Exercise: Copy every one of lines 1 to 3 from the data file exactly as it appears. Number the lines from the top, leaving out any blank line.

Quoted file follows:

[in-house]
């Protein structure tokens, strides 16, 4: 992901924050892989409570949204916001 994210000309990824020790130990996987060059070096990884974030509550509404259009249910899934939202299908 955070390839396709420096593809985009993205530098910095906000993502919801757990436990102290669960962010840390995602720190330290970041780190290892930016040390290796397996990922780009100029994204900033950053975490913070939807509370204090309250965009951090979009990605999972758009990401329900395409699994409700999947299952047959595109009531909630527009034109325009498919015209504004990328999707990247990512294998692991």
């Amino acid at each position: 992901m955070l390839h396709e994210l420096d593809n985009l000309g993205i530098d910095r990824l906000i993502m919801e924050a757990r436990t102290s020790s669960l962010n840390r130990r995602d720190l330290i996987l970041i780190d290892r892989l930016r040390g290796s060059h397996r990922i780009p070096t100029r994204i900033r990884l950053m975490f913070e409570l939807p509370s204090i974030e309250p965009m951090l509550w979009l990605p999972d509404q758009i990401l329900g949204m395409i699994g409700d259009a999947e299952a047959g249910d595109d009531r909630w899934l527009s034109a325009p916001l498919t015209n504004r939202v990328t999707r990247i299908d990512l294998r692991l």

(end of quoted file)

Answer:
[in-house]
């Protein structure tokens, strides 16, 4: 992901924050892989409570949204916001 994210000309990824020790130990996987060059070096990884974030509550509404259009249910899934939202299908 955070390839396709420096593809985009993205530098910095906000993502919801757990436990102290669960962010840390995602720190330290970041780190290892930016040390290796397996990922780009100029994204900033950053975490913070939807509370204090309250965009951090979009990605999972758009990401329900395409699994409700999947299952047959595109009531909630527009034109325009498919015209504004990328999707990247990512294998692991």
């Amino acid at each position: 992901m955070l390839h396709e994210l420096d593809n985009l000309g993205i530098d910095r990824l906000i993502m919801e924050a757990r436990t102290s020790s669960l962010n840390r130990r995602d720190l330290i996987l970041i780190d290892r892989l930016r040390g290796s060059h397996r990922i780009p070096t100029r994204i900033r990884l950053m975490f913070e409570l939807p509370s204090i974030e309250p965009m951090l509550w979009l990605p999972d509404q758009i990401l329900g949204m395409i699994g409700d259009a999947e299952a047959g249910d595109d009531r909630w899934l527009s034109a325009p916001l498919t015209n504004r939202v990328t999707r990247i299908d990512l294998r692991l």